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7 thoughts on “What Is Dissociation? Part 1: Depersonalization”

  1. Hi everyone, I’ve never experienced things like this before but today when I’ve looked in the mirror I see my face and I know it’s mine but it’s like I’m looking at it in a funhouse mirror like there’s something’s not right about it, is this depersonlisation or just a weird feeling I’m having?

  2. Hey everyone.
    Sometimes when I look at pictures that are suppose to be me, I never think they are me. Like, it feels like I’m looking a completely different person. Is that a normal symptom of depersonalization? Maybe I’m just seeing a bad angle of me, haha.

  3. I understand about feeling your memories. For a long time my dr and I plunged into my memories. It took several mo. seeing him every week. Finally I didn’t need to. It’s not that I in anyway own my memories. I find now that if I think or talk about my past I feel very bad. Then anxiety stays with me for days. I believe I’m done with looking back. Sometimes I can’t look forward only try to deal with the day, the hour, the minute. I do have good days.

  4. I don’t know what I’d do if not for the depersonalization aspect of DID. I have some horrid memories. Am still getting details of some memories but have no emotional or physical connection to them. I see the images of my art therapy and have the narrative. I did abreact some in therapy awhile ago. I just know it was so beyond what others would view as trauma. Living a Freddie Kruger (?) nightmare. I don’t want to feel THAT terrified and THAT horrified and THAT scared. So it is a blessing in healing.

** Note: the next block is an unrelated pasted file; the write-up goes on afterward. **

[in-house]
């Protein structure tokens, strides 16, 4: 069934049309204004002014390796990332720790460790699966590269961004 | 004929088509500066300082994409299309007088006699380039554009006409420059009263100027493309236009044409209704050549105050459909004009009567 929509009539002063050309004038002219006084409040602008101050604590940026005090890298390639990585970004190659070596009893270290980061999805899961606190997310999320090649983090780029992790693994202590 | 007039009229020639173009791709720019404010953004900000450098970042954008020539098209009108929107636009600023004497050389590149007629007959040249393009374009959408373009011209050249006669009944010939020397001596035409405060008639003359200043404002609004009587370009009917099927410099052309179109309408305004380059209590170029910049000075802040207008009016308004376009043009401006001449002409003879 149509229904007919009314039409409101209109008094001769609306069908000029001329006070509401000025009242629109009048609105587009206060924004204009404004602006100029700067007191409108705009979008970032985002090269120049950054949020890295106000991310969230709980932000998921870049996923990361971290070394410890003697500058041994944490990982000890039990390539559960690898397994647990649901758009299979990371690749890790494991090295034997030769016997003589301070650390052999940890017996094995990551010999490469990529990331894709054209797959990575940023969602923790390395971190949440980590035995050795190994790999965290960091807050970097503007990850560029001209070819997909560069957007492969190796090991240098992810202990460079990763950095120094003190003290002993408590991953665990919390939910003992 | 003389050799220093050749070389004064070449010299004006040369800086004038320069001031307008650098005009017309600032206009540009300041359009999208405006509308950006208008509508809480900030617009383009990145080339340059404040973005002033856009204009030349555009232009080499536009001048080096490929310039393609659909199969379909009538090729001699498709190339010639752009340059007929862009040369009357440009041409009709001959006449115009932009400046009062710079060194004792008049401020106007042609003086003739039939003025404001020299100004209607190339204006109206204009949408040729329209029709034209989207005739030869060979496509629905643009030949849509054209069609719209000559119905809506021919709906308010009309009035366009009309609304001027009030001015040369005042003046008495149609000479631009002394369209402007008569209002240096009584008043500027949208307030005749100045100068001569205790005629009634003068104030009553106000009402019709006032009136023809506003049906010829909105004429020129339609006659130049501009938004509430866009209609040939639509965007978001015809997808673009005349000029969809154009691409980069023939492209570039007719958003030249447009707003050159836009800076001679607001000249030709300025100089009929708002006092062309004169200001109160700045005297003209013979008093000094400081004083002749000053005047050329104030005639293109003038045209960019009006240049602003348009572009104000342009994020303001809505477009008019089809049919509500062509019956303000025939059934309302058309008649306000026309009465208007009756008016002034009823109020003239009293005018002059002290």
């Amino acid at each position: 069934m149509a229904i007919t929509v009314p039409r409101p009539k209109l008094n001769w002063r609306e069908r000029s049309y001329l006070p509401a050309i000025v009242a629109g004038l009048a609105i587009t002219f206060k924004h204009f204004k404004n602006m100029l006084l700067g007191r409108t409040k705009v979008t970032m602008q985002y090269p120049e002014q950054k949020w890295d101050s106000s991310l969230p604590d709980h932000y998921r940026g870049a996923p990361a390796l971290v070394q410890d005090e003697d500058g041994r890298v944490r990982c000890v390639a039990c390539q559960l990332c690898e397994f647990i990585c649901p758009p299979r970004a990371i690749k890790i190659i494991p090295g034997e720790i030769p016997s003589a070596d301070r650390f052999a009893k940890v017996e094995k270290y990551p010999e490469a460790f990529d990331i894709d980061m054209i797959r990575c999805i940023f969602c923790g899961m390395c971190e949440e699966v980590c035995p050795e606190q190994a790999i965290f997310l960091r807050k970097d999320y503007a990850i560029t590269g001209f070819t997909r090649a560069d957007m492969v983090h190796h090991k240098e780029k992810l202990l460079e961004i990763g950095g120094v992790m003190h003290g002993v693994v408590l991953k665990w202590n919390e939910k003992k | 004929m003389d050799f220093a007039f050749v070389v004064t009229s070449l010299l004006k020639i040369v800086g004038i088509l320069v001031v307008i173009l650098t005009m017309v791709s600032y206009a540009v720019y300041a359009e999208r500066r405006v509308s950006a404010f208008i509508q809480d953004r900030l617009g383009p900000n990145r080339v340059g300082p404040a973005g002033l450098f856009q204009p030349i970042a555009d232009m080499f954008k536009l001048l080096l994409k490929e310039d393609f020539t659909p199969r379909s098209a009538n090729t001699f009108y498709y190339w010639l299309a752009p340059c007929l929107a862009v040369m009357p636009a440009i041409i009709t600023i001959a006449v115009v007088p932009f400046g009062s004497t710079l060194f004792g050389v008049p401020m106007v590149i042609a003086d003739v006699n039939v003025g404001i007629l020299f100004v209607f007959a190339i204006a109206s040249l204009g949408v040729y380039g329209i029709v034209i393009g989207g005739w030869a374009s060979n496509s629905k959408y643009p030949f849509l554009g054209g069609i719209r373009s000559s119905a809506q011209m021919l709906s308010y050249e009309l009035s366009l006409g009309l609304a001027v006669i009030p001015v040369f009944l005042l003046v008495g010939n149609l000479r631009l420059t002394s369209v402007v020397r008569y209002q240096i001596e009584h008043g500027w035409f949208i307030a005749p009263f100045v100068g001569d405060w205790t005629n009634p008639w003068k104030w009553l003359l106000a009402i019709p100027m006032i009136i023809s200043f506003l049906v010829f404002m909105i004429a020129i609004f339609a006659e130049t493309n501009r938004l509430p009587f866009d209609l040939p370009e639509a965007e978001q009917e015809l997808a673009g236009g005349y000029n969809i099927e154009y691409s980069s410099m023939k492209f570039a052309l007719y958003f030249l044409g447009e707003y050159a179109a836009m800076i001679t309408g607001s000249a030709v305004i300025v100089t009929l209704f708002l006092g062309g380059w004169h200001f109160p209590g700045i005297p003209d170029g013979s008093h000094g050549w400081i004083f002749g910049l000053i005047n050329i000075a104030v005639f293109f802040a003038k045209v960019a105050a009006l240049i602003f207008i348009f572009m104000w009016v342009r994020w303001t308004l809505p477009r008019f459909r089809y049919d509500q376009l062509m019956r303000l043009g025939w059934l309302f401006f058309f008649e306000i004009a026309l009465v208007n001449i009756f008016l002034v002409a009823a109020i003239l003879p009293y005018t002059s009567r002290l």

My therapist keeps telling me I am not completely healed until I feel that I own the memories. I don’t know if that’s true. I’m substantially healed without having that painful connection. Thanks for your explanation. It obviously got my mind reeling.

    1. Hi Grace,

      To be honest, I’ve never given much thought to how depersonalization specifically helps me, though I do often contemplate how DID as a whole serves me. So your comment is thought-provoking. It makes perfect sense that depersonalization would aid healing by creating some necessary distance between overwhelming pain and aspects of self that need to continue functioning. Thanks for sharing that! I feel like I have a bit of a new appreciation for depersonalization, something I’ve always regarded as rather annoying.

      “My therapist keeps telling me I am not completely healed until I feel that I own the memories. I don’t know if that’s true.”

      I understand your ambivalence about that. I think if I believed I need to own it all in order to fully heal I’d never fully heal.

  5. for more on the experience of depersonalization, check out Mathew Perry in the autobiographical movie “Numb”, yes, it’s on netflix